Boeing’s Starliner spacecraft parachuted to an airbag-cushioned landing in New Mexico on Dec. 22 to conclude an abbreviated two-day test orbital test flight that accomplished many objectives, but missed a planned rendezvous and docking with the International Space Station.
The human-rated crew capsule — flying without astronauts for its first trip into space — landed at White Sands Space Harbor in New Mexico at 7:58 a.m. EST (5:58 a.m. MST; 1258 GMT) on Dec. 22.
Boeing’s recovery team at White Sands approached the capsule after it landing, ensured it was not leaking any toxic fumes, and then opened the hatch to begin inspections of the ship’s pressurized crew cabin, where an instrumented test dummy named “Rosie” was strapped inside the cockpit.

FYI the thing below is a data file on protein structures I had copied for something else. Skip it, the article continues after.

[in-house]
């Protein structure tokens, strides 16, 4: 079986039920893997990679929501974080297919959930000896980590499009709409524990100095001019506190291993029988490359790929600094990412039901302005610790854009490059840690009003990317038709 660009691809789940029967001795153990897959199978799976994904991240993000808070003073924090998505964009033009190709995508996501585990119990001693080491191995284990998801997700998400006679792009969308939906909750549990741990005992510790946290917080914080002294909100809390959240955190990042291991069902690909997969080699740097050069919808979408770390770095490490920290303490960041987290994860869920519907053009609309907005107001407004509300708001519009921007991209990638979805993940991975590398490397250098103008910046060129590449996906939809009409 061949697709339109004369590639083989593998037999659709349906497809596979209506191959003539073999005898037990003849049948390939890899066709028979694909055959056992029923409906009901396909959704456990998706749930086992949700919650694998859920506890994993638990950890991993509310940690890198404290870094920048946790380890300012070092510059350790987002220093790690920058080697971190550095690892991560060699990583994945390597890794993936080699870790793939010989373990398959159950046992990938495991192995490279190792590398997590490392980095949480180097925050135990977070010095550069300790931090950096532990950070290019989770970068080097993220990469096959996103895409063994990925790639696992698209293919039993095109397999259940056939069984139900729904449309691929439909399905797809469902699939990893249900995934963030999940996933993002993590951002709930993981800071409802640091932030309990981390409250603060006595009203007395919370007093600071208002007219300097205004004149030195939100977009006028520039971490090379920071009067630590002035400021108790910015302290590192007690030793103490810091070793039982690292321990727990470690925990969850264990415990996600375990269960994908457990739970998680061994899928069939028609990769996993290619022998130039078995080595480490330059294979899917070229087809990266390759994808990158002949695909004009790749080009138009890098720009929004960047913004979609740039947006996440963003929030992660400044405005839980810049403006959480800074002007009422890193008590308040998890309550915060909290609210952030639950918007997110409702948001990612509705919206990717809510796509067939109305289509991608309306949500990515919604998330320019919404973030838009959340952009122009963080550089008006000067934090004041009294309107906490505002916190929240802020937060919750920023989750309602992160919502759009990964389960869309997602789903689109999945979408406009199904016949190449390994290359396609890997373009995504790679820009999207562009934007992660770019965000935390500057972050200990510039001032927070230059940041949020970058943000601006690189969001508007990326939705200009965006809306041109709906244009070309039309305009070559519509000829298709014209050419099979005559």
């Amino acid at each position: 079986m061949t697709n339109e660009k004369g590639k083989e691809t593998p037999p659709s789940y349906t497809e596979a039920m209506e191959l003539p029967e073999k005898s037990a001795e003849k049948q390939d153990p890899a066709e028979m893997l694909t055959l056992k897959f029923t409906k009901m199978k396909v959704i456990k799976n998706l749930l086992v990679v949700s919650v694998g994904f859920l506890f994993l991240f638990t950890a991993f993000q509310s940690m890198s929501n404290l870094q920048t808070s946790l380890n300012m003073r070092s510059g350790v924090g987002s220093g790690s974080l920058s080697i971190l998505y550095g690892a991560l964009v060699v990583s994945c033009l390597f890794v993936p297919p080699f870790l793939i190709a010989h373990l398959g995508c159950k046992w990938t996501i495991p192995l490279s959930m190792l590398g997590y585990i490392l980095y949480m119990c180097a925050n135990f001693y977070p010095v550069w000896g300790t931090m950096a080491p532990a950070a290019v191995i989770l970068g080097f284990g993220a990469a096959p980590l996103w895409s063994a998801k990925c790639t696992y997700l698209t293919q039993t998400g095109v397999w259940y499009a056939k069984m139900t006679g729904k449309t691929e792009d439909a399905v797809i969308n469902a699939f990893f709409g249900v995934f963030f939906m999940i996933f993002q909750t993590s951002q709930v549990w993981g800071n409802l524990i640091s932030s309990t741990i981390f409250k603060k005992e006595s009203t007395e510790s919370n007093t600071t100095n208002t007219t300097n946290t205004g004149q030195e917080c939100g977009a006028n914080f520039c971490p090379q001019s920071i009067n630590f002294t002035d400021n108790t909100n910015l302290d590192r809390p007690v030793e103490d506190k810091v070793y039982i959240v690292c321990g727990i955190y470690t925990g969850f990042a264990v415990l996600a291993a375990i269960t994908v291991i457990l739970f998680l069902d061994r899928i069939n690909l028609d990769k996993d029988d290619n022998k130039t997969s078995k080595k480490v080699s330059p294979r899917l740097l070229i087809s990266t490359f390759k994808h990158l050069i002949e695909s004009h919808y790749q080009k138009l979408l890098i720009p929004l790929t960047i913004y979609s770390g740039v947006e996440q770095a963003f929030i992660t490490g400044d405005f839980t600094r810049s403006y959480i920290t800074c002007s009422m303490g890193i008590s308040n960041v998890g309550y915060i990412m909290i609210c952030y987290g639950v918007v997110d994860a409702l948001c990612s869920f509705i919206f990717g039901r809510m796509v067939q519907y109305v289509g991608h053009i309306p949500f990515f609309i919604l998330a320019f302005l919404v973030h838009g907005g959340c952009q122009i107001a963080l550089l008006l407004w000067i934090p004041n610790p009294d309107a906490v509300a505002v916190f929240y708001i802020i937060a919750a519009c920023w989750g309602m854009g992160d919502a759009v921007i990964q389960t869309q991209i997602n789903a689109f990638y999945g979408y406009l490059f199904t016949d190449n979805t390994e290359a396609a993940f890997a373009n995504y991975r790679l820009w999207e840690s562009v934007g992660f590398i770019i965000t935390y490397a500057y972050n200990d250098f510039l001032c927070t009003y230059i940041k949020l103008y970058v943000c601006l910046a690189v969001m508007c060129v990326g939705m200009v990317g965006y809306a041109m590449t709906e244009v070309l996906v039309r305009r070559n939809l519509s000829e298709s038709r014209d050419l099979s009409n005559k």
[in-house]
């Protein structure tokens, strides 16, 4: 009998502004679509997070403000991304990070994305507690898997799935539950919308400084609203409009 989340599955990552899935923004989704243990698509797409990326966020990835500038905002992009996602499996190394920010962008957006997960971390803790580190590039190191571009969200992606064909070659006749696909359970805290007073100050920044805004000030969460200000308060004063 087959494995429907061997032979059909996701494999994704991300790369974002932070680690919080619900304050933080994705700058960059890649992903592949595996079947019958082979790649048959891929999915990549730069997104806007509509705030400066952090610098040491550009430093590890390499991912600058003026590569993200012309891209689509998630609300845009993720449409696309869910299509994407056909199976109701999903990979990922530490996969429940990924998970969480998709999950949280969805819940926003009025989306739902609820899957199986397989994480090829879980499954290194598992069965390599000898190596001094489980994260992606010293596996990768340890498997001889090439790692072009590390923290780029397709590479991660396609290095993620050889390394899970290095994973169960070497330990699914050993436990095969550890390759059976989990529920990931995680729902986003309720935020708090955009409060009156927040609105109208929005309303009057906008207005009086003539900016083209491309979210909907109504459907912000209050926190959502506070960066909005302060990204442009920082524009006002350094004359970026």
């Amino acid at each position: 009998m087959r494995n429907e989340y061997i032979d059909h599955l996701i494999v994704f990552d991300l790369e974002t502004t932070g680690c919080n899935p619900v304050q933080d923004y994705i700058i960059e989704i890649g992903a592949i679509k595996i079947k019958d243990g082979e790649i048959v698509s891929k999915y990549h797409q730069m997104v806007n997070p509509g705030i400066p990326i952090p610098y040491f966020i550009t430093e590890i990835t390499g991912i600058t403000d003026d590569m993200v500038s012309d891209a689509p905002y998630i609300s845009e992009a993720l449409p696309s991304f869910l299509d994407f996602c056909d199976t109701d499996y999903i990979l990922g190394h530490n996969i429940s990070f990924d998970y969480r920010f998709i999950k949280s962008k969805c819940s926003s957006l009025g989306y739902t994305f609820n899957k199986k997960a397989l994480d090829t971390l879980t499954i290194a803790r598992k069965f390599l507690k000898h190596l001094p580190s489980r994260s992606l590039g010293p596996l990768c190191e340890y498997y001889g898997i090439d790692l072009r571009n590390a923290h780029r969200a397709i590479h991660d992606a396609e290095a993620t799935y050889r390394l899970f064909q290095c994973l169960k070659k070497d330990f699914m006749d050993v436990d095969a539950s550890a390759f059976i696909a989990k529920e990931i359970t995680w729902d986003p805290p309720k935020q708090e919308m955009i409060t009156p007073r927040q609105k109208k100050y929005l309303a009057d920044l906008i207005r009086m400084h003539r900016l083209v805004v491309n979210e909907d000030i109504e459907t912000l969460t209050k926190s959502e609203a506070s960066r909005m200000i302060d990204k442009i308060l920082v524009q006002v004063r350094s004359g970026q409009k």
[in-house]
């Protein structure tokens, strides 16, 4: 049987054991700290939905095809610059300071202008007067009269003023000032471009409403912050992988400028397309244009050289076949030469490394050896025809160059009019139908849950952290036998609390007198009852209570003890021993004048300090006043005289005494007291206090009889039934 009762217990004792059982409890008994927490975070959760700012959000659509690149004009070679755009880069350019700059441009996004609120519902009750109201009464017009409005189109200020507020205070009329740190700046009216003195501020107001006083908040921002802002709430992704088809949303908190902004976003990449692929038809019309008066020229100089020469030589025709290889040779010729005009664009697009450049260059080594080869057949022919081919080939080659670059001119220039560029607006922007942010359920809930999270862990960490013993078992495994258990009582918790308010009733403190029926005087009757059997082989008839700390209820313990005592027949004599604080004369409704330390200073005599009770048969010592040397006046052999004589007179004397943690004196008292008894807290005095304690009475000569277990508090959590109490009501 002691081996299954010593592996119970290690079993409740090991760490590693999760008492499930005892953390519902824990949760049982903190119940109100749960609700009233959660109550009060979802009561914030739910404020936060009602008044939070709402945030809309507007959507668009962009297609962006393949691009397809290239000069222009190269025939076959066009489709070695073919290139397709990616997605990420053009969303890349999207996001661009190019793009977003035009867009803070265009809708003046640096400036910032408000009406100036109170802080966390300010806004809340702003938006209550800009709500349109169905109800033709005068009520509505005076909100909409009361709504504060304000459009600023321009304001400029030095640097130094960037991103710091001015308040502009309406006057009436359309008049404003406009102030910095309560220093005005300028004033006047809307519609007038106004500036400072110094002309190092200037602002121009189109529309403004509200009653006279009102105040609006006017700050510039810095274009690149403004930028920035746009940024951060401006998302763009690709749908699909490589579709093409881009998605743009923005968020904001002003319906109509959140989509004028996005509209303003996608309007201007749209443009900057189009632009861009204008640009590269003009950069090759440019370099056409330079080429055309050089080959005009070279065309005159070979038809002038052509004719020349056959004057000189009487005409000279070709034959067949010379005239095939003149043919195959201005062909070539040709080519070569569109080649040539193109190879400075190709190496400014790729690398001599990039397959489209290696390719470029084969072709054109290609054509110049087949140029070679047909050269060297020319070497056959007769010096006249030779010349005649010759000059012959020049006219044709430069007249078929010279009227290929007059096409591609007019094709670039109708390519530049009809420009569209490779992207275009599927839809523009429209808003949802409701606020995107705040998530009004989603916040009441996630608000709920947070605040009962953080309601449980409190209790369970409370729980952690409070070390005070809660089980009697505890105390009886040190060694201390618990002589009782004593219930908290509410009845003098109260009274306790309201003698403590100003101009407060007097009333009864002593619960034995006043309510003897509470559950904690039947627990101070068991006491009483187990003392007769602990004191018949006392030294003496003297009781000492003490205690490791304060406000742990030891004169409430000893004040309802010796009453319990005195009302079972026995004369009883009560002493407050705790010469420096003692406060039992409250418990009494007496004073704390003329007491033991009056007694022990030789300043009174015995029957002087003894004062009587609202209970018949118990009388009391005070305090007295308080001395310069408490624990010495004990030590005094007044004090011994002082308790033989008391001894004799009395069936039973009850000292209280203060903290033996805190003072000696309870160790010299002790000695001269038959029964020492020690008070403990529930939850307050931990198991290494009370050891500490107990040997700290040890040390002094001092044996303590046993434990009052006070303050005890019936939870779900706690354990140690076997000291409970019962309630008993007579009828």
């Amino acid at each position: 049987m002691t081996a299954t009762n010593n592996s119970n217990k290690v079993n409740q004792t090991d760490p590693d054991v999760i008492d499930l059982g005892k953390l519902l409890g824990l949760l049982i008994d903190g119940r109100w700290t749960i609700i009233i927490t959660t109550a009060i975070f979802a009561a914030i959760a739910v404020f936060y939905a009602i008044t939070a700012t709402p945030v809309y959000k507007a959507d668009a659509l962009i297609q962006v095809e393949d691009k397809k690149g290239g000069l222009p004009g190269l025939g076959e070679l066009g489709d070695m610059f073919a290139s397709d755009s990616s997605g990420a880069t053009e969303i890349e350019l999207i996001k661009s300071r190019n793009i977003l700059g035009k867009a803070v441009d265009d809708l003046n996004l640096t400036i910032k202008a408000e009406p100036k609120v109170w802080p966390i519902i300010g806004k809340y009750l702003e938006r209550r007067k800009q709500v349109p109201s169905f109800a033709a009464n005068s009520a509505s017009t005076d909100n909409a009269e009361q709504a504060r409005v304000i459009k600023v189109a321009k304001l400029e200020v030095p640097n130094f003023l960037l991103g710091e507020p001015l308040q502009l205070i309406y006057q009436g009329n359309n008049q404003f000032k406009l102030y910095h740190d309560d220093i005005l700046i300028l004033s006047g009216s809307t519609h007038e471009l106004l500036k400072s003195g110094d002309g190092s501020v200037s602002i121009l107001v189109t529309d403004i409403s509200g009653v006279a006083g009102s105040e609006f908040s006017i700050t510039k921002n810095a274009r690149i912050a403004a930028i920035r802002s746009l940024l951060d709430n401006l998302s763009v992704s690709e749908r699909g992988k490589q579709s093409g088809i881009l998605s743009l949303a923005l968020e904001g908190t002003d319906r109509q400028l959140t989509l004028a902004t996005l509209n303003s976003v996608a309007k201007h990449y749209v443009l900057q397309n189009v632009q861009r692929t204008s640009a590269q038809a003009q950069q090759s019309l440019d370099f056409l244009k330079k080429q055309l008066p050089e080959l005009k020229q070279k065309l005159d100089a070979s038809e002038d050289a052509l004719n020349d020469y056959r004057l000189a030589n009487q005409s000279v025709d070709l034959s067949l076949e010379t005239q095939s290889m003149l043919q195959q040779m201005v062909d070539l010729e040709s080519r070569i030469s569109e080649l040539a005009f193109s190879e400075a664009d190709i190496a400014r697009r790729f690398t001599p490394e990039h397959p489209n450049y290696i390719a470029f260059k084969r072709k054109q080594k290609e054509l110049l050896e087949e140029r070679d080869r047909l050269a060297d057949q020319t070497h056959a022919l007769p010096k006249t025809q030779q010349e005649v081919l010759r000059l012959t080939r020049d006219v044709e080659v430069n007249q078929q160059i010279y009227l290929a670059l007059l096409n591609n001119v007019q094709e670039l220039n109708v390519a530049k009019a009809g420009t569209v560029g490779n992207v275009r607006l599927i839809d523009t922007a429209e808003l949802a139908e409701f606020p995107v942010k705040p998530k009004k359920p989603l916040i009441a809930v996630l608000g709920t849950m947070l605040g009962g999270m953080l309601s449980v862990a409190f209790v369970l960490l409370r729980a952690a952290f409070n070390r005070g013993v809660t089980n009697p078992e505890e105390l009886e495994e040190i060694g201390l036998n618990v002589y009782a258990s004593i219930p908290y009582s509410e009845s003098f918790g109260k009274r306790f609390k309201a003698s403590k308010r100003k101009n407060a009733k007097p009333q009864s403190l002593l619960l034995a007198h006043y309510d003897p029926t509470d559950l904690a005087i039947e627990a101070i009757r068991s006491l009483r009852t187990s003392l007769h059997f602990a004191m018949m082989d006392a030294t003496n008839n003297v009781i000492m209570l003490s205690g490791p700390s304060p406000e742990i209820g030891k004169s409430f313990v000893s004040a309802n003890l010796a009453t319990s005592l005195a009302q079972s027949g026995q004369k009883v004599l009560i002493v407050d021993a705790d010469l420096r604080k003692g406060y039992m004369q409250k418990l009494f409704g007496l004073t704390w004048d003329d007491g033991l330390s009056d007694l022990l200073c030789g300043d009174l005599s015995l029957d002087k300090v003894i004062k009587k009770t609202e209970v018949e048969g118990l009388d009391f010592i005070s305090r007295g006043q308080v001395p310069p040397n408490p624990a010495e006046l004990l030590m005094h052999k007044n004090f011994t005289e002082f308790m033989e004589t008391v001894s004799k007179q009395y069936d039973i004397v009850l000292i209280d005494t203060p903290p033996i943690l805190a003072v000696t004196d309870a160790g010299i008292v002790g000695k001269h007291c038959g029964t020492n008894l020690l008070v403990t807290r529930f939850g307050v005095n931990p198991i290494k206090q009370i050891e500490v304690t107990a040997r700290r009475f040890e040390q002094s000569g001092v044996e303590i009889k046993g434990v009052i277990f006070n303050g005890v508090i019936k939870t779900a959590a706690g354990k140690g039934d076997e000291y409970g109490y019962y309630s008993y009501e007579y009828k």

The ship will be reused for a future mission with NASA astronauts Suni Williams, Josh Cassada and two international partner crew members. After the capsule’s landing Dec. 22, Williams named the spaceship “Calypso” in an ode to the ship used by French oceanographer and explorer Jacques Cousteau.
Boeing is building a separate vehicle for the first crewed Starliner test flight with Boeing astronaut Chris Ferguson and NASA crewmates Mike Fincke and Nicole Mann.
The photos below show the Boeing recovery team readying for the Starliner’s predawn landing with spotlights at White Sands, followed by views of the capsule descending under parachutes, and images showing the spacecraft’s crew module and jettisoned heat shield after landing.
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